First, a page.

Simulations for 2024 Euro Cup and Copa America


This summer brings the competition of the UEFA Euro Cup and COPA America, the European and South American (+ select North American) continental soccer championship. Outside of the World Cup, these are the two pinnacles of international soccer. As I have done for previous soccer tournaments, I’ve decided to model and simulate each of these major tournaments. Results of 10,000 simulations of each tournament are below. For the curious reader, I’ve specified some model details and linked to code repositories at the end of this article.

I’ll try to update these predictions throughout the tournament but I’m most likely to be discussing them on Twitter so check there to follow along.

Euro 2024

  • England is the favorite at 17%, followed by Spain at 15%
  • Portugal is 3nd favorite at 13%, benefiting from a very easy group on paper
  • My model is a bit lower on France than betting markets, as I have them at just 12% to win. I think it’s partially a function of a very challenging group draw.

Copa America 2024

  • No surprises here, Brazil (30%) and Argentina (30%) are co-favorites and likely to meet in the finals.
  • United States has a 10% chance to win, which I guess is pretty good given when US Soccer has been lately. They benefit from hosting the tournament as well as the fact that it’s a small tournament.
  • For some reason Groups A/B can’t play Groups C/D until the finals which means we’re likely to have some rematches in the semi-finals.

The Model

The model used in these simulations is slight variation of the Bayesian bivariate Poisson model (BVP) outlined in Equation (2) of (Benz and Lopez, 2021). The BVP modeling framework is as follows. Let \((Y_{ij}, Y_{ik}) \sim BVP(\lambda_{1i}, \lambda_2, \lambda_3)\) denote the goals for two teams \(j\) vs. \(k\) in match \(i\). Under this framework, \(Y_{ij} \sim \text{Pois}(\lambda_{1i} + \lambda_{3i})\) and \(Y_{ik} \sim \text{Pois}(\lambda_{2i} + \lambda_{3i})\), where \(\lambda_{3i}\) can be viewed as a correlation term between the expected goals for the two teams in game \(i\). In our previous work, we found that goals are better modeled w/ \(\lambda_3 = 0\), a finding similar to that of (Groll et al. 2018). Adopting this choice for this work, this reduces to a product of two independent Poisson random variables, which I model as follows:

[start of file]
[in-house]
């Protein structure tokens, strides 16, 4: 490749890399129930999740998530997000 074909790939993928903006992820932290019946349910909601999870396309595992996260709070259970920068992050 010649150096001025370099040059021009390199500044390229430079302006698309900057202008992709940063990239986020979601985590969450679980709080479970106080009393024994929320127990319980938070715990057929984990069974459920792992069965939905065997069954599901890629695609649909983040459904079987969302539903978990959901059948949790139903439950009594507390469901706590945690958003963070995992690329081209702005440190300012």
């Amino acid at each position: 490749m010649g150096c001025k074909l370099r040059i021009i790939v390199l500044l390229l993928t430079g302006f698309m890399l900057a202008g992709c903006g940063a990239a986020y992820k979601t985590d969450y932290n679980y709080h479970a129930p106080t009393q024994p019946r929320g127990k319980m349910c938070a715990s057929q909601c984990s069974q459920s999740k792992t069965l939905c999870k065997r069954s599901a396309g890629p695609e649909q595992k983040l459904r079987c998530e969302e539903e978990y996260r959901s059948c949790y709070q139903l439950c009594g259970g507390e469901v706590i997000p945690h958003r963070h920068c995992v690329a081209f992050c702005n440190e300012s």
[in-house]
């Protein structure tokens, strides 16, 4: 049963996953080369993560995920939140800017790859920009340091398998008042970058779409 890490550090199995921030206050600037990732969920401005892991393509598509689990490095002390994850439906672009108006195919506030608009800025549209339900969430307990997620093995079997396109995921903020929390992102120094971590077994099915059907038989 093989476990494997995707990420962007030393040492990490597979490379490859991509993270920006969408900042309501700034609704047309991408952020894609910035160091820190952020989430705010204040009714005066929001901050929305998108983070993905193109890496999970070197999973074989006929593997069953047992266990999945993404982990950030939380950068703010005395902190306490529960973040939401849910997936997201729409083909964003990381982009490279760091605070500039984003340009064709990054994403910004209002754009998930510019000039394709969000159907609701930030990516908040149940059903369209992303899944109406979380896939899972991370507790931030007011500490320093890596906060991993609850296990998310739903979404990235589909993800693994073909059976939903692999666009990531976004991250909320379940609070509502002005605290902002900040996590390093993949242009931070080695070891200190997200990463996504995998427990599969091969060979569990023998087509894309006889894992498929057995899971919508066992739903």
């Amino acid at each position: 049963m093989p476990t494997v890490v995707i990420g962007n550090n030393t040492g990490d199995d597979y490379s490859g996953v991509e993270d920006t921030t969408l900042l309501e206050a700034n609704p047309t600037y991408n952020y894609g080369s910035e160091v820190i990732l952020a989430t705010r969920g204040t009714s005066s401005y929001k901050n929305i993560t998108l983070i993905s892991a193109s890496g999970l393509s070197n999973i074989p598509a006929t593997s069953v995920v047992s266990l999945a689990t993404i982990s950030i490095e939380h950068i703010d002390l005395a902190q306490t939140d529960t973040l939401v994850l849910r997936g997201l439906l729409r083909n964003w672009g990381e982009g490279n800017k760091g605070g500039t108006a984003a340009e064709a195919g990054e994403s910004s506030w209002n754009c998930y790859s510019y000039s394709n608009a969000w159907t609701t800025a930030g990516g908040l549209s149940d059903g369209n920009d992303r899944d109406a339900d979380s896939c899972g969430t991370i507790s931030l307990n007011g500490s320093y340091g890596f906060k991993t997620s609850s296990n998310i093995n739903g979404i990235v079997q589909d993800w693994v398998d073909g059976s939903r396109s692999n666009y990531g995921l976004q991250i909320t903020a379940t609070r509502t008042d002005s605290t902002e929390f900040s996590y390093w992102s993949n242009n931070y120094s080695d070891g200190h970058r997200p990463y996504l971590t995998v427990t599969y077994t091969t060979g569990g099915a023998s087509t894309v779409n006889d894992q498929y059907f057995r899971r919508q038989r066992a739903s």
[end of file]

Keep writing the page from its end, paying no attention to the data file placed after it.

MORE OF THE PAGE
\[ \begin{aligned} \log(\lambda_1) &= \mu + \alpha_{t[j]} + \delta_{t[k]} + \biggr(\tau_{h}\mathbb{I}(j = \text{home})~+~\tau_n\mathbb{I}(j = \text{neutral})\biggr) \\ \log(\lambda_2) &= \mu + \alpha_{t[k]} + \delta_{t[j]} + \biggr(\tau_{h}\mathbb{I}(k = \text{home})~+~\tau_n\mathbb{I}(k = \text{neutral})\biggr) \\ \end{aligned} \] In the above,

  • \(\mu\) represents the log goal expectation of an average international team playing away from home
  • \(\alpha\) represents attacking team strengths
  • \(\delta\) represents defensive team strengths
  • \(\tau\) represents location parameters. In the majority of games in these tournaments, the games will be neutral site. For the respective hosts however, home teams get a slight boost.

It would be nice to estimate country or tournament specific home advantage parameters but there aren’t really enough historical data points to do this.

One of the challenges of modeling these types of tournaments is that international don’t play very many games per year, and when they do play, many of the games are international friendlies not part of any competition, so it’s hard to gauge how seriously to take those results. Thus, I’ve added some additional observation weights to the log-likelihood when fitting this model in STAN. Specifically, each game is weighted as follows

\[ w_i = b_i\exp\biggr(-\frac{T_\max - T_i}{T_\max-T_\min}\biggr) \]

  • \(b_i\) is the base weight for game \(i\) which is 1 for friendlies, 1.25 for Nations League Games, and 2 for continental championships/World Cups.
  • \(T_i\) is the date of game \(i\)
  • \(T_\min\) and \(T_\max\) are the earliest/latest games in the same I am using

The \(\exp(\cdot)\) term decays weights such that more recent games count more than older games. I restricted analysis to games from the start of 2018 onwards. \(T_\min\) and weights \(b_i\) are in theory tunable parameters that I chose somewhat arbitrarily. With more time, I’d do cross validation for these parameters but I have just chosen these for now and they seem reasonable.

I fit the model in Stan, and you can see more about prior choices or other model fitting choices in the code linked below.

Luke Benz
Biostatistics PhD Student